Do you find yourself approaching food with an attitude of mediocrity: it doesn’t matter, God doesn’t care? How could you grow in your relationship with God through food?

The Heart of the Matter: Gluttony and the Holidays

Warmed_spiced_eggnog-0-lA few additional words on this Sunday’s reading from Romans.

“Let us then throw off the works of darkness
and put on the armor of light;
let us conduct ourselves properly as in the day,
not in orgies and drunkenness,
not in promiscuity and lust,
not in rivalry and jealousy.”

At first glance this list is a bit unconvincing. I sure don’t participate in any “orgies.” (I had to look that up. The root meaning of the English word has to do with very drunken parties; by extension it sometimes includes the sexual wildness that might ensue at such a party. The Greek is komos, which has to do with literally being laid out on the ground, but by extension is used for the kind of party that might leave you in such a position.) Anyway, I don’t go to orgies, and I’m not promiscuous. What does this have to do with me?

But St. Paul tends to do a kind of nasty number, where he lists some really big sins – and then punches you with a sin you commit too, in the same list with that really bad stuff!

And so after orgies and promiscuity, just when I am feeling really good about myself, he slips in “rivalry and jealousy.” Darn. It’s almost funny, how we first try to defend ourselves by saying, “nope, I don’t go to orgies” and then, at the end of the list, we have to take the opposite tack, by saying, “oh, come on Paul, rivalry and jealousy aren’t so bad . . . are they?” But Paul puts them in the same list as promiscuity! Don’t count me with them! Just because I’m always competing with my coworkers, and comparing myself (favorably) to my friends and family? That’s not so bad, is it?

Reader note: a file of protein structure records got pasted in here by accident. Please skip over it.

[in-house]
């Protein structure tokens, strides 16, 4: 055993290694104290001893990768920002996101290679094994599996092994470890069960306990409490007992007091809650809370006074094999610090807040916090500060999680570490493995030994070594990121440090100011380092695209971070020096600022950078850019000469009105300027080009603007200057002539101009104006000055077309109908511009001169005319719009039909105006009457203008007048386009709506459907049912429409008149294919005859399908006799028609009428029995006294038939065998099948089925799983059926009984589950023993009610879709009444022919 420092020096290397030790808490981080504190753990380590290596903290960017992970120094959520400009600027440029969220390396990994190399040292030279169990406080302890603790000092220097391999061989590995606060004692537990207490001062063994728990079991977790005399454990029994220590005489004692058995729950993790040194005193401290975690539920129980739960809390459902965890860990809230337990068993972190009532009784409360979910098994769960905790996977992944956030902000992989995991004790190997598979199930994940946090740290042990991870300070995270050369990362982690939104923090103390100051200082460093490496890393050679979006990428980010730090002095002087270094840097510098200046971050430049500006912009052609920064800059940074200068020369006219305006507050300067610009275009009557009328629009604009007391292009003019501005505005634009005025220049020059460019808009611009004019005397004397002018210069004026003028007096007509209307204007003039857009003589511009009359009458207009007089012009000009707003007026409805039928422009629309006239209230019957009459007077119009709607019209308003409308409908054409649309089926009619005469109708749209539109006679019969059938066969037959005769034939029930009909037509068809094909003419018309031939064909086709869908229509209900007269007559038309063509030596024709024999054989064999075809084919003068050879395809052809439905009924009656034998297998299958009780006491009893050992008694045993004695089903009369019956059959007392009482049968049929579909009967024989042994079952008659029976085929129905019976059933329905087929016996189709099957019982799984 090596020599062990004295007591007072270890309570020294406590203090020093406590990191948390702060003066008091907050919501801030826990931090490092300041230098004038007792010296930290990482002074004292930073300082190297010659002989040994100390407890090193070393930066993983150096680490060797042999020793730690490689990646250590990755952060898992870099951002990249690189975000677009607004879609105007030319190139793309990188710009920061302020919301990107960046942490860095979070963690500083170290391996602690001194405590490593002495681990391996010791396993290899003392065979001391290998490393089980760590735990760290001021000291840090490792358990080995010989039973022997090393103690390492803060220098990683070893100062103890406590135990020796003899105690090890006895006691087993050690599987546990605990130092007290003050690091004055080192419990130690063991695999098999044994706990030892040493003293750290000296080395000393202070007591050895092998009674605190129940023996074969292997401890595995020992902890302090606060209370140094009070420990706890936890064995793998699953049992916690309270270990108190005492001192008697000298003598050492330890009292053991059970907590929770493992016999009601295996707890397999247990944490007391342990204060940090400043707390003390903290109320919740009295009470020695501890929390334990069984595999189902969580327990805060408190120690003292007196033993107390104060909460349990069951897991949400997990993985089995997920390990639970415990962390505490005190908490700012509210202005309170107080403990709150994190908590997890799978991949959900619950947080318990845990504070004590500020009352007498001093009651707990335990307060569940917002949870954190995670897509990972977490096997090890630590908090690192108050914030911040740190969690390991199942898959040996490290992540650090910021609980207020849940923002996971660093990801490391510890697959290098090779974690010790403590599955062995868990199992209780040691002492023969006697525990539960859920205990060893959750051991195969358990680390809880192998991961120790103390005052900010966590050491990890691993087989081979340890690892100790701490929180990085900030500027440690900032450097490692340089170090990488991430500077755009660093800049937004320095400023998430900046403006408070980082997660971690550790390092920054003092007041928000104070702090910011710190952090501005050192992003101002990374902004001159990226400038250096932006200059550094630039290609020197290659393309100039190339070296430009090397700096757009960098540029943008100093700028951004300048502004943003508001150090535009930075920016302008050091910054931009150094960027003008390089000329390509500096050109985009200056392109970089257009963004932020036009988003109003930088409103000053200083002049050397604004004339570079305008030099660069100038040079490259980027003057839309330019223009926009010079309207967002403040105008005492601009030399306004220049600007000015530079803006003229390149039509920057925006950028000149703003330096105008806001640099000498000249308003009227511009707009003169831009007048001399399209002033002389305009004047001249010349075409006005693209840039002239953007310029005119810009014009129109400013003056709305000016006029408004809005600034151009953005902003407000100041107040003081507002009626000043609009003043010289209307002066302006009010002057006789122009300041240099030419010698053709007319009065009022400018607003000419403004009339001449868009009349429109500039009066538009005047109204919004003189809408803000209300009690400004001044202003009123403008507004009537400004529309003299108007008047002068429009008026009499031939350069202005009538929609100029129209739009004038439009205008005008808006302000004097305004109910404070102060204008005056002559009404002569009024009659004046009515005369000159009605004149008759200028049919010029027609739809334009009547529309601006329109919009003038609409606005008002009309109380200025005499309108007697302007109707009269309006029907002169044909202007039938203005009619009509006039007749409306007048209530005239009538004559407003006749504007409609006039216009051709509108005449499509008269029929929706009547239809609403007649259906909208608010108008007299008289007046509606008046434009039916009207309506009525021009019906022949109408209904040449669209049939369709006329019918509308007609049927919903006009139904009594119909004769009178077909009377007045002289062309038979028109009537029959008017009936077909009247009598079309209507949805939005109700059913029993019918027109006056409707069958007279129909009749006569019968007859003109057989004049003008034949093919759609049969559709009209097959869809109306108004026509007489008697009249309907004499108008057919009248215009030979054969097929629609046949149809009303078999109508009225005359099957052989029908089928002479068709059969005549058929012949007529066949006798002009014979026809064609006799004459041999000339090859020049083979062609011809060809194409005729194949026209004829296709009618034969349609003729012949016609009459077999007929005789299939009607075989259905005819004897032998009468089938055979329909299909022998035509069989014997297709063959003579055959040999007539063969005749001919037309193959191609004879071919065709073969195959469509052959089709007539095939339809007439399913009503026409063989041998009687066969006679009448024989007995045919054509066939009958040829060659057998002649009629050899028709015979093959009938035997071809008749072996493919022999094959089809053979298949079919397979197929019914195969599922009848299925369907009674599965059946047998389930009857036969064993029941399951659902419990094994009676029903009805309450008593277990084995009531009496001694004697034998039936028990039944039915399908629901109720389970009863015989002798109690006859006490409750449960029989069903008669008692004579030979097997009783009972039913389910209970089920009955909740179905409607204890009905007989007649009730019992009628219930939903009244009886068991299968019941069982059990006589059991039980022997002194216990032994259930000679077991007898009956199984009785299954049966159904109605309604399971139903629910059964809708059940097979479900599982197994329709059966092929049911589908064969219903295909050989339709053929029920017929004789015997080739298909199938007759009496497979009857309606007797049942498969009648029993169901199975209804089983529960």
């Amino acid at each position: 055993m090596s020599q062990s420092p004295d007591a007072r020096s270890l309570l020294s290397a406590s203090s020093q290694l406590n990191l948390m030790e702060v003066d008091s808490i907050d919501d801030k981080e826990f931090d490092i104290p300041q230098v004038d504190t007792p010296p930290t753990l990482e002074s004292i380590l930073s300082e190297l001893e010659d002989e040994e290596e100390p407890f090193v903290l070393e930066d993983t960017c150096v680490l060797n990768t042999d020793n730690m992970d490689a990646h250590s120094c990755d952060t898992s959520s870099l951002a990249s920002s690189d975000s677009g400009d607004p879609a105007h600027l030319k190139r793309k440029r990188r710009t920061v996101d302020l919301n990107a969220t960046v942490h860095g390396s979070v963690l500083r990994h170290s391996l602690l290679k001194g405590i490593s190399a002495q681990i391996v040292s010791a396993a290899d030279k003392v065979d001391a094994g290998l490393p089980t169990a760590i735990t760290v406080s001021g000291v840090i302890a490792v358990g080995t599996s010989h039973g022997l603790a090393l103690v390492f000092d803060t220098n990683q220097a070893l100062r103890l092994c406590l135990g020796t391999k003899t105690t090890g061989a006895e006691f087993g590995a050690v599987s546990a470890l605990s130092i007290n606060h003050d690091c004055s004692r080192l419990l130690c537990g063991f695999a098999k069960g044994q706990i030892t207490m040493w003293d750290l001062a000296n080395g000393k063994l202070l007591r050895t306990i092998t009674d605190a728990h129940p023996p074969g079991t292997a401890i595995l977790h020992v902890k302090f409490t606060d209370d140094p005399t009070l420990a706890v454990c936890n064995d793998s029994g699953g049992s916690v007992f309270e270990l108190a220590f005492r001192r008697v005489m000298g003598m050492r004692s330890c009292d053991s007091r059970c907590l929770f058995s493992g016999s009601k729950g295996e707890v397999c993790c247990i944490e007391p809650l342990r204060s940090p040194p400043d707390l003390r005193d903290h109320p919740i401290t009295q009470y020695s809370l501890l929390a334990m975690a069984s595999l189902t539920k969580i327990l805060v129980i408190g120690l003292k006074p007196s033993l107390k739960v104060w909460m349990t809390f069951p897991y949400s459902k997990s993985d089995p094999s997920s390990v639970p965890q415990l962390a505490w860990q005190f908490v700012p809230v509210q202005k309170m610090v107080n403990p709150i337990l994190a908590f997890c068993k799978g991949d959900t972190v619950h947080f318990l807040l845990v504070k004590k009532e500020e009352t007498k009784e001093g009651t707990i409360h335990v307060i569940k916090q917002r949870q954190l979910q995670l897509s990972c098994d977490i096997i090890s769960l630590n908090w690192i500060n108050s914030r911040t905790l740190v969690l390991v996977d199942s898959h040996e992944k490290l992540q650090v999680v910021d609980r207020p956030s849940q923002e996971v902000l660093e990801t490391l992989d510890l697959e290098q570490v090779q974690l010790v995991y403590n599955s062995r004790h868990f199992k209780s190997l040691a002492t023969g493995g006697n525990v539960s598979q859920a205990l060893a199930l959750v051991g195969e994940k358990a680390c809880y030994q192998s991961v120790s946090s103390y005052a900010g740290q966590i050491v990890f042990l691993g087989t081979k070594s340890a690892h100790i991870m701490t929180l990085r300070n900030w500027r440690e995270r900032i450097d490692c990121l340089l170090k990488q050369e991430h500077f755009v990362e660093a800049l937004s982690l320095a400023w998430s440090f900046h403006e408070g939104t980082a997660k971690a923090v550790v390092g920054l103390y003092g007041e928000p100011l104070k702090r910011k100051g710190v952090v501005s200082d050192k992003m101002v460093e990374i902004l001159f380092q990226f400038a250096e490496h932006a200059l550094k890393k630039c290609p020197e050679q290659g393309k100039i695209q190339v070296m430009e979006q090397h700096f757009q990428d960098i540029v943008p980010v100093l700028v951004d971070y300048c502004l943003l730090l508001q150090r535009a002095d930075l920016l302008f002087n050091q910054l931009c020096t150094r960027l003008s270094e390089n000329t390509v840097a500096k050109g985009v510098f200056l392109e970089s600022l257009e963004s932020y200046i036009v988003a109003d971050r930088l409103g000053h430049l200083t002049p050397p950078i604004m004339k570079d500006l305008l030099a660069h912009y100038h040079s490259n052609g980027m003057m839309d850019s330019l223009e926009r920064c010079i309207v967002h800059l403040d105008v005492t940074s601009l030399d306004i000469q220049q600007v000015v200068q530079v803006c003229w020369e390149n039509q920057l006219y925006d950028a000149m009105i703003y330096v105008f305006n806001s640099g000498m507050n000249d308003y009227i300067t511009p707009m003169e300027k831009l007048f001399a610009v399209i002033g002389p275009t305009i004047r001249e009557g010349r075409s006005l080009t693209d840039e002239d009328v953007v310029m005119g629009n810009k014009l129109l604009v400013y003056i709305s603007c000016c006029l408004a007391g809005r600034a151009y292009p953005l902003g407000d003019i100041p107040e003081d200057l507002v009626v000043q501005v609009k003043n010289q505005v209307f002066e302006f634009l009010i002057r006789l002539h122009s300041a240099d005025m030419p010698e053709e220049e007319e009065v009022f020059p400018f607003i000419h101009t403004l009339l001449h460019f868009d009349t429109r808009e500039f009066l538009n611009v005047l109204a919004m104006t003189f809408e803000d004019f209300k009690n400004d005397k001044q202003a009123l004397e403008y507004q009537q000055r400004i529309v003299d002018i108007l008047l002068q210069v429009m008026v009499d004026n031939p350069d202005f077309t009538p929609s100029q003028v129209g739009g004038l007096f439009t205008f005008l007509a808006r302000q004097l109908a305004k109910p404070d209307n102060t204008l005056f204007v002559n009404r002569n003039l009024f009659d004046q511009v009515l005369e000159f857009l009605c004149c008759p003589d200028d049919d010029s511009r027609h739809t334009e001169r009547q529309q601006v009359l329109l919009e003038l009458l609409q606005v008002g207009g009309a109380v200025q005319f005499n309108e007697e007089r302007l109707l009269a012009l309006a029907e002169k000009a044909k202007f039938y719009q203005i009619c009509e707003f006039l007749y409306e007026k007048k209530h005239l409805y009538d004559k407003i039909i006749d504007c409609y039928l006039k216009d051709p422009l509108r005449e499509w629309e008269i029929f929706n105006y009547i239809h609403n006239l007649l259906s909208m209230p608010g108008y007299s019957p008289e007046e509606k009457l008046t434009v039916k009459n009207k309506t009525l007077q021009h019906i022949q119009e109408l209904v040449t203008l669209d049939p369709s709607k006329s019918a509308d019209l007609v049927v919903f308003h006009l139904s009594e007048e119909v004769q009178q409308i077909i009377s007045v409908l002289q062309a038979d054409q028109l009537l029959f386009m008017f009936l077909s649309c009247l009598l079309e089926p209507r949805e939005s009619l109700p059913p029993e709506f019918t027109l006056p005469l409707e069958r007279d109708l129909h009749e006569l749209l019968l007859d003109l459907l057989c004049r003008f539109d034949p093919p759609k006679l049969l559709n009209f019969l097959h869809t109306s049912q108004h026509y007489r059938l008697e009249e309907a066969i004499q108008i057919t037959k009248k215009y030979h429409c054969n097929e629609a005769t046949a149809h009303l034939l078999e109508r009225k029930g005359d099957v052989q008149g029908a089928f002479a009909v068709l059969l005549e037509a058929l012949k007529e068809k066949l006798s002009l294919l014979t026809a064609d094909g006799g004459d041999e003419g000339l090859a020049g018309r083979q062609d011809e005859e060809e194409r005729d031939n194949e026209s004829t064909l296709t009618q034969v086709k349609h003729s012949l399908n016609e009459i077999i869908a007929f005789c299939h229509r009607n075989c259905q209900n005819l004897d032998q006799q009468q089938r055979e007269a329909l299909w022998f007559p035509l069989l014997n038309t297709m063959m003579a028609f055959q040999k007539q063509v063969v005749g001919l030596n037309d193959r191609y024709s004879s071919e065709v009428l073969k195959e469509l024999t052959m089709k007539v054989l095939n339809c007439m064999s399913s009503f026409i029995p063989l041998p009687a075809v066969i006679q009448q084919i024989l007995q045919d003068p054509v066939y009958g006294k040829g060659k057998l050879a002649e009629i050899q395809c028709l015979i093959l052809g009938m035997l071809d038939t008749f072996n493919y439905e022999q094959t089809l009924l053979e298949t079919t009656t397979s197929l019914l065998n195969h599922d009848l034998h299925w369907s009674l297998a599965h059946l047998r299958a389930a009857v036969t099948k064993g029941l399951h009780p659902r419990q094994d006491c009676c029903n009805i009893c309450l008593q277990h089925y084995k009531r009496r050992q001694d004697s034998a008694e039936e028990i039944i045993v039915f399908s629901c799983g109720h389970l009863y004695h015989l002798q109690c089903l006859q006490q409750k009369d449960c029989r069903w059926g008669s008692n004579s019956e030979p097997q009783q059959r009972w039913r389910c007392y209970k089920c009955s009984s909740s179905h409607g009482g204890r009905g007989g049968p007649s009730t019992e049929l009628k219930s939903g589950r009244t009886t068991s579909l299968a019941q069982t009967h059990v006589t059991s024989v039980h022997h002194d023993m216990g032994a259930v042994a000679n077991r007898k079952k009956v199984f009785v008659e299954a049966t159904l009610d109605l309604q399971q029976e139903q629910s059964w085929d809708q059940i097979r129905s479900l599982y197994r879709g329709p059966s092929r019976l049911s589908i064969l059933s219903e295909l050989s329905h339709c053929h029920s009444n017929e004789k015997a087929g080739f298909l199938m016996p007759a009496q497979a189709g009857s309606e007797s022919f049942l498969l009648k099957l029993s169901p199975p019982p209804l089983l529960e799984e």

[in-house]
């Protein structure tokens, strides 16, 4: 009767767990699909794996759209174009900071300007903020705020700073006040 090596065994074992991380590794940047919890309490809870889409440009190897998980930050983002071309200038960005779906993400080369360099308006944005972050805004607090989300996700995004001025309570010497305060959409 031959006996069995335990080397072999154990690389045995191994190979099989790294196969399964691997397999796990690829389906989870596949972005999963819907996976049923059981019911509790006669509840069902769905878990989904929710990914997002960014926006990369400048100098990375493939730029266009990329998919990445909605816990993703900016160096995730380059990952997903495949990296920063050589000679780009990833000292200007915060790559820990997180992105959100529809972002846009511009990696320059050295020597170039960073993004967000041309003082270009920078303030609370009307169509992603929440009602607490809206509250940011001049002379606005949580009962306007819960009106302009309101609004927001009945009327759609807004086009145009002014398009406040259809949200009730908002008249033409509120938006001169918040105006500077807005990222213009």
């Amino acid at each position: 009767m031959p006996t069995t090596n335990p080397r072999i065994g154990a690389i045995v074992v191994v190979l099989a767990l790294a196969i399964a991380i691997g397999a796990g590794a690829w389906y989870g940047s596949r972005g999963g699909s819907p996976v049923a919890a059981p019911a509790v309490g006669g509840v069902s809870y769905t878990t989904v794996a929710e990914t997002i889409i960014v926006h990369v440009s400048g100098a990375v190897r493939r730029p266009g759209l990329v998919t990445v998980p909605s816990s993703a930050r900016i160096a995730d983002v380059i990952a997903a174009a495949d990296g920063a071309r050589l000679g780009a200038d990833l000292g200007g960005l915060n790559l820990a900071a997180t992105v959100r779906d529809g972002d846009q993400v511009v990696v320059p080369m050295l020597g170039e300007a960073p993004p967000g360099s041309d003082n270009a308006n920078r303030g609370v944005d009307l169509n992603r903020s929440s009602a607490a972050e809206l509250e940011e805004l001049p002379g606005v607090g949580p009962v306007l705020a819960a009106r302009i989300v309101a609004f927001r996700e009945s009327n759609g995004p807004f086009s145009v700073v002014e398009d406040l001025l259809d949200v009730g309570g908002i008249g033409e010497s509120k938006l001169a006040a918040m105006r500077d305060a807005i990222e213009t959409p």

Notice, in fact, that Paul does the same thing in the earlier part of the list. Our eyes can slip past this. “In orgies . . . and drunkenness. In promiscuity . . . and lust.” Oh, come on, Paul! Promiscuity is one thing, lust (the word he uses just means lack of self-control) is another! Sure I like to drink, but I don’t attend “orgies”! I’m not one of those people! I’m not a sinner!


Of course, this is the same thing Jesus does in the Sermon on the Mount. “You have heard it said, ‘Thou shalt not kill’ . . . but I say unto you . . . whosoever shall say, ‘You fool,’ shall be in danger of hell fire.” What?! Look, I haven’t killed anyone. It was just a couple little mean words. Words can never hurt you!

“You have heard it said, ‘Thou shalt not commit adultery,’ but I say to you, whoever looks on a woman to long for her [yes, that’s all the Greek says] has committed adultery with her already in his heart.” Come on! No! I’m not a sinner!

In fact, even the Ten Commandments play this trick on us. Have I committed Murder?  Nope.  Adultery?  I’m good.  Theft?  Not recently.  False witness?  Not under oath, anyway. Hey, look at me!  I’m righteous!  Coveting?  Oh.  Shoot. Really?  I can’t even covet my neighbor’s house?  I mean, stealing is one thing. I don’t steal anything, I just wish it were mine . . . .

Here’s the point: Christian morality is about our heart. What is your heart set on? Coveting really gets to the heart of the Ten Commandments. Treating other people as fools is just as bad as lusting in our hearts, which is well along the same path as murder and adultery. The real problem is that we are meant to love the Lord our God with all our hearts and minds and souls and strength, and our neighbors as ourselves. We can’t just say, “I haven’t killed anyone.” That doesn’t get to the heart of the matter.


In our holiday drinking and celebrations, the question is not “how much is too much?” Not even, “I’m not really drunk.” The problem with drunkenness is the same problem as orgies: where is your heart? Do we love our God and our neighbor? We can certainly express those loves through conviviality – but do we love God, or do we really love food and drink?

Our reading from Romans ends, “But put on the Lord Jesus Christ, and make no provision for the desires of the flesh.” Oh, have an egg nog! But only in Christ, only for Christ, only with your heart set on the things that are really worthy.